Jacqueline Hannah goes on to write about all the lessons the co-op learned. My personal favorite is,

"Keep the owners engaged. We didn't know it at the time, but a key to our success was our very communicative style with our co-op owners. I wrote to our owner e-list at least twice a week with updates on the project. They knew when the store design plans arrived in the mail, the day the business plan was completed, what new staff we were bringing on board, who the consultants were on the project, all of it. During our member loan program, they got weekly updates, but as we got within two weeks of our deadline they got daily updates on our loan total. The excitement was contagious. We also held open meetings with the board and owners on many relocation issues and conducted a survey of the owners to learn what they wanted in a new store. The owners have since told us that they felt like it was really their store. Engaged owners are committed owners, and they make more loans, bigger loans, and shop more in their new store because of it."

That all happened ten years ago. Looking back on it today, I think a combination of two things saved the co-op. The first was that the board and staff together had conducted a visioning process where the owners, staff, and volunteers all worked together to develop a vision. So even when thrown a curveball, the co-op staff and community knew where we were supposed to be going, we just needed to speed up the process. The second was communication -- the management and the board kept the owners, staff, and media up to date on what was happening.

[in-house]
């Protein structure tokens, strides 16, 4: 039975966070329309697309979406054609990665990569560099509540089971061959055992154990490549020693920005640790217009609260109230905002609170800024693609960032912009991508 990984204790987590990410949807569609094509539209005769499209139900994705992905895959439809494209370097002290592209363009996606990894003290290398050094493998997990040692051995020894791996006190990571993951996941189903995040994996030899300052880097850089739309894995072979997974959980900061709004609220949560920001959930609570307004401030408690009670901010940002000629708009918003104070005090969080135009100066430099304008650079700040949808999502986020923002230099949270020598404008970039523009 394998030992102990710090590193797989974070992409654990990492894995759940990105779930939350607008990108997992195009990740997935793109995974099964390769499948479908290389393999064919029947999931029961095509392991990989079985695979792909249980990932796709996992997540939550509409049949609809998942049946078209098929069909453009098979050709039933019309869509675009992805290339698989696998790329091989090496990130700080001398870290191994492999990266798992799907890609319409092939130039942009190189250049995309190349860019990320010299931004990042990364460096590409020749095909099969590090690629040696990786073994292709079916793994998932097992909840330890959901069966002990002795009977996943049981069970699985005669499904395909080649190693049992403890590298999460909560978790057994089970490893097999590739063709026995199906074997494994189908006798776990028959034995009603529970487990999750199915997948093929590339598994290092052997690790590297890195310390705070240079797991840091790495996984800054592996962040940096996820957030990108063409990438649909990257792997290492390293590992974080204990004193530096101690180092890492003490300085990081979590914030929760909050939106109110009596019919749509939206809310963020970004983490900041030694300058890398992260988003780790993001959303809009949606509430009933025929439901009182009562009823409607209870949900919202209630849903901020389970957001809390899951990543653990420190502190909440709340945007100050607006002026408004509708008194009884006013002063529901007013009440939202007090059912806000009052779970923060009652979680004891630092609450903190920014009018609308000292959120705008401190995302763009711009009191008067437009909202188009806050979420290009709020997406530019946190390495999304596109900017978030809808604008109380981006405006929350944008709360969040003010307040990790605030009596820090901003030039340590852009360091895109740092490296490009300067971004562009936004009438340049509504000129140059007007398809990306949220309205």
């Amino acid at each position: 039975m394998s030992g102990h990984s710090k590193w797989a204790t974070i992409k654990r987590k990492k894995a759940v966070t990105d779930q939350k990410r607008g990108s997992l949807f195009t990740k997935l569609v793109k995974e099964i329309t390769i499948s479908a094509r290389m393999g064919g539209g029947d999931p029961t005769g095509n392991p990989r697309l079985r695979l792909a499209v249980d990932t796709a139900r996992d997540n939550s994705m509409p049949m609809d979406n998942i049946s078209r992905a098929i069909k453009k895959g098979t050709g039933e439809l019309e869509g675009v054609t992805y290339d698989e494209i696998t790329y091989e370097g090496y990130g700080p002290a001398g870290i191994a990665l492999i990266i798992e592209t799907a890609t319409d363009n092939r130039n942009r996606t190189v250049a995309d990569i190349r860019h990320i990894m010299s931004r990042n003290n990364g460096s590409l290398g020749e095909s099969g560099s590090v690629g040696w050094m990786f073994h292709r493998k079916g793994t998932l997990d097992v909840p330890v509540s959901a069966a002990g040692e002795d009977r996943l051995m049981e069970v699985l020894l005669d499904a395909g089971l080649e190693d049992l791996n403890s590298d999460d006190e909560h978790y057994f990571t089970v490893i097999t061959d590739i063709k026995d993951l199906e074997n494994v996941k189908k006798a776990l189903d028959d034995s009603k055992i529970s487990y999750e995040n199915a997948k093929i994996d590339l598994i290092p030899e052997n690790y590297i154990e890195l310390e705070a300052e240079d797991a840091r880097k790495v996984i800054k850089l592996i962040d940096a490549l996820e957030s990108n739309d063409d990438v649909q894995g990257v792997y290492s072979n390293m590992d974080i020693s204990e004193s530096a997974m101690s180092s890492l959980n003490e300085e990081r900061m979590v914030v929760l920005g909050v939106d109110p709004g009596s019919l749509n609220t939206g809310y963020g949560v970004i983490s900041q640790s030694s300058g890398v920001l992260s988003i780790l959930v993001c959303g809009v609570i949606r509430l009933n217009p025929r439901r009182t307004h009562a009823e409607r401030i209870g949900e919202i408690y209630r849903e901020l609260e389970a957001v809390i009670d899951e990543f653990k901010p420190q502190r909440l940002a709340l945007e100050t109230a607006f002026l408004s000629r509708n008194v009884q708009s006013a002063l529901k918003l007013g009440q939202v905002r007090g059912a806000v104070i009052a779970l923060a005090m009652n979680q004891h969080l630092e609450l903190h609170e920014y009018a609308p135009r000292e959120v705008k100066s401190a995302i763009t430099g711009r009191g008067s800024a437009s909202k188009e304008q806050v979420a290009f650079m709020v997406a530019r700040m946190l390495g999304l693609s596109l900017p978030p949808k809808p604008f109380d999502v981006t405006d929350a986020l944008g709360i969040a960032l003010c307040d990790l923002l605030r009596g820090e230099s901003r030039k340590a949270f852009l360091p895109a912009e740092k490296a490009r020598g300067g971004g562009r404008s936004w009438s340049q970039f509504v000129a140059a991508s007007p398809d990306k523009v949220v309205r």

As Julie Zilles pointed out in last month's board article, visioning is a priority for the board.

What can you do? In April 2018, the board and co-op administration are planning the annual Financial Meeting of the Owners (FinMOO). This a meeting where all owners and staff hear financial reports and are invited to ask questions. Please, please watch for announcements for that event.   

I want to take some space here to give a special thanks to the people who told me their stories of the visioning events of 2005 and 2011. Even though I was an owner, I did not participate in either event, but I should have! I was a very poor graduate student at the time of each of these so I thought I had nothing to offer the co-op. I have since learned that I would have been very welcome -- visioning is for all the stakeholders.

This bit of history was compiled and commented on by newly elected board member Karen Medina.    


[Most of the quotes come from this article]

2009 December

"Common Ground Food Co-op: Small co-op expands in a big hurry"

By Jacqueline Hannah


2008 February 8

"Common Ground Food Co-op Announces New Location" [Lincoln Square]

Smile Politely

By Marissa Monson


Plus several conversations with people who remember the visionings of 2005 and 2011. A special thanks to all of you who shared your stories and notes with me! I enjoyed every minute of our conversations!